NewsNews Literacy Project


Reverse image search helps stop the spread of misinformation

"Should I share this with people?”
Posted at 4:52 PM, Jan 25, 2022
and last updated 2022-01-26 01:46:32-05

BAKERSFIELD, Calif. (KERO) — Last year marked a year of rapidly spreading misinformation according to the News Literacy Project.

Events like the January 6 attacks on the U.S. capitol, rollout of the COVID-19 vaccines, and the presidential race all contributed to misinformation shared on the internet.

You’ve heard the saying ‘don’t believe everything you read’ when scrolling on social media.

That’s exactly what misinformation experts said you should think about before sharing content and shows ways you can double check what you're sharing is factual information.

John Silva with News Literacy Project said, “If you see an image and you feel like you want to share it with people, you need to take a pause and say is this legit? should I share this with people?”

When scrolling through social media, the last thought that might come to mind is, ‘where did this photo come from?’

“Manipulated images or photoshopped images are very common,” Silva said.

That’s why Silva said to think twice before clicking the share button: “When you look at the volume of misinformation, the overwhelming amount of what we see is not coming from people who have created it. It's coming from people like us, people who share it."

Silva said one way to reduce spreading misinformation is by conducting a reverse image search.

This is how you do it.

First, right click the image you want to verify. In the pop-up menu, click ‘search the image’ and in the results, you’ll see links to specific tweets, Facebook posts where that photo has also been posted.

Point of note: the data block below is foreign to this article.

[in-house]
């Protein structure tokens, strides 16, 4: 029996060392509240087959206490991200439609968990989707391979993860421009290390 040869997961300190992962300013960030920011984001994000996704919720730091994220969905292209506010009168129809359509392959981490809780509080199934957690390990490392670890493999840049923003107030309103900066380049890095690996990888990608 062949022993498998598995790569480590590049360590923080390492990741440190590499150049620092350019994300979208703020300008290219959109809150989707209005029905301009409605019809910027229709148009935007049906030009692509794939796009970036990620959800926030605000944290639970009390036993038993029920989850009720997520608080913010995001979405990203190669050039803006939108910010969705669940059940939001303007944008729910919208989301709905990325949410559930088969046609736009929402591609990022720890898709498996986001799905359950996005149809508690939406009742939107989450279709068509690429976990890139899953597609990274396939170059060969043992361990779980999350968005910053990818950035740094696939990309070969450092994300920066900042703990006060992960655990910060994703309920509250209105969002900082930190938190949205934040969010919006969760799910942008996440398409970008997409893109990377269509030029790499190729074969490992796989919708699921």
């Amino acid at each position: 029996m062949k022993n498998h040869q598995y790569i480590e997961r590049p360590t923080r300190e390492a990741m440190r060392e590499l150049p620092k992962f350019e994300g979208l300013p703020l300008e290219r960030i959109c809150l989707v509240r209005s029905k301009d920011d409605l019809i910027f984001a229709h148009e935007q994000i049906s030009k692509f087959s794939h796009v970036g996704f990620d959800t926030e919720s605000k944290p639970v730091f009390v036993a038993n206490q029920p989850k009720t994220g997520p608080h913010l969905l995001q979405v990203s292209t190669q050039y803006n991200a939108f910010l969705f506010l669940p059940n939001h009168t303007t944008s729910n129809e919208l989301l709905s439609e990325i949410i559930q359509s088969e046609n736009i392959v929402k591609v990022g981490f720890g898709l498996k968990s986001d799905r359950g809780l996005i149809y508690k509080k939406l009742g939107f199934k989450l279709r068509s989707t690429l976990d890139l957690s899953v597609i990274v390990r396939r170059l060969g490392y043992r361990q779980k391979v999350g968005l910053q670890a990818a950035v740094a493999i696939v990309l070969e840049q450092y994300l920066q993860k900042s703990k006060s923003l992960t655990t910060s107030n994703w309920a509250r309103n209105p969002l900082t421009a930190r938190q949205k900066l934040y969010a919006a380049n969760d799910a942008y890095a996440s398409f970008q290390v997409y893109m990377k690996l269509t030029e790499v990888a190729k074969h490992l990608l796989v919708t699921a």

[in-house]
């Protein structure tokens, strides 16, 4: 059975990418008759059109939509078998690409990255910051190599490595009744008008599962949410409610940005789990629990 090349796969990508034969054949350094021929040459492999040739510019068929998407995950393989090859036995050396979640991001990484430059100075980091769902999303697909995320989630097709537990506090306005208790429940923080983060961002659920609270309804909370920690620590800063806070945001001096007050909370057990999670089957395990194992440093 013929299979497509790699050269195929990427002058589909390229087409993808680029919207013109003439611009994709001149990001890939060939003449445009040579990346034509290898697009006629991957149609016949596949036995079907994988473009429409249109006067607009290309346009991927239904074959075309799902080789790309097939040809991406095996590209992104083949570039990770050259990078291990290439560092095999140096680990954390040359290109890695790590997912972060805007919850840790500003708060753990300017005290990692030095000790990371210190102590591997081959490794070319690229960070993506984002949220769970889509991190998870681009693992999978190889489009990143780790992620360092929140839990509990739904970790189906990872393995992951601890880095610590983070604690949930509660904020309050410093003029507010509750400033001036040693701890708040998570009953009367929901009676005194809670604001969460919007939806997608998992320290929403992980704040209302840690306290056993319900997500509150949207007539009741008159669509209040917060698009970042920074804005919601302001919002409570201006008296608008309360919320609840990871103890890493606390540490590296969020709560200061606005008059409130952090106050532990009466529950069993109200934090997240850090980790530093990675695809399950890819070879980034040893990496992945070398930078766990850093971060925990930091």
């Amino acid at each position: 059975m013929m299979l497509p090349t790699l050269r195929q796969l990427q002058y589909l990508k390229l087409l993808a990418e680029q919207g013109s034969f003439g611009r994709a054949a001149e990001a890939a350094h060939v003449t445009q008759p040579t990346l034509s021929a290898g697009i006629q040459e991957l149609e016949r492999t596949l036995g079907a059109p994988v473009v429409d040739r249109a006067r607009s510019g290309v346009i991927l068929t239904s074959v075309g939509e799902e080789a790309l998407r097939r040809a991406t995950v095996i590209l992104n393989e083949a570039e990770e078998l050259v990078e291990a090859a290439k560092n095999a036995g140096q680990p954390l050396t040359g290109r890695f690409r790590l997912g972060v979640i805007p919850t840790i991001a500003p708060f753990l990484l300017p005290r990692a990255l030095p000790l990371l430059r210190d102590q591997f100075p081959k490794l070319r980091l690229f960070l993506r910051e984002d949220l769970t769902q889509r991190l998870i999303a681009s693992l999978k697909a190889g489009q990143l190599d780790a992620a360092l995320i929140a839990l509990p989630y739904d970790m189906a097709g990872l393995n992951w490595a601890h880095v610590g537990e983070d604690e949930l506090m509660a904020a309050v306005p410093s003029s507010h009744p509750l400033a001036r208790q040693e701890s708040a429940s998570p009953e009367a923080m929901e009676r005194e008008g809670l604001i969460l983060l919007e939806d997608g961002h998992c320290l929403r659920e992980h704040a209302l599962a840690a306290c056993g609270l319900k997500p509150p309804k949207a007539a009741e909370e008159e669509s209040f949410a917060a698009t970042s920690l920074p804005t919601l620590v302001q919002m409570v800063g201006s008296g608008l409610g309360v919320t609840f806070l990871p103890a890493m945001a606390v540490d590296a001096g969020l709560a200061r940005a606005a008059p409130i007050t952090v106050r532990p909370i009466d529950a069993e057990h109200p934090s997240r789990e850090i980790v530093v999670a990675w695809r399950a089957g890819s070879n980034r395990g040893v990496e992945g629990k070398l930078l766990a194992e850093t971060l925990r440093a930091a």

Silva added that the most popular items manipulated in a photo are T-shirts and signs.

“It is very easy for us to be fooled by an image. The stronger the emotional reaction, the less likely we are to actually evaluate it critically because that is two parts of our brains.”

Silva said the search process takes just a few seconds and can be done on just about any image posted on the internet.

“You'll build your own misinformation detecting skills and you’ll start to recognize patterns and it’ll just become a lot easier.”

Reverse searching an image is not the only tool that can be used to reduce the spread of misinformation. Silva said to make sure you’re following credible news sources and use other fact-checking organizations like PolitiFact and Snopes before you share content online.

When it comes to searching for a specific piece of information online can be daunting.

23ABC Anchor, Keeley Van Middendorp looked into it.

She wanted to know how to fine tune a Google search - and have more now from The News Literacy Project, who partnered with Disinformation Research Expert Cindy Otis to offer tips on narrowing down results so you find the news you need.

First - Otis suggests using quotation marks around your search terms; this way Google will search for webpages containing that exact phrase.

If you are looking specifically for news articles that contain your search term, click on the Google tab labeled “news.”

In all caps - use "And" when you’re searching to find results that contain more than one exact search term; use "Or" -all uppercase- when you’re trying to find content containing only one of your search terms.

Also - narrow the time frame of your results to a specific date range; when you get results, click on “Tools” and then “any time” for a list of dropdown options.

Also, limit your results to one specific website by following the example listed there on your screen. And - to exclude particular terms or websites from your search, just type the minus sign before it.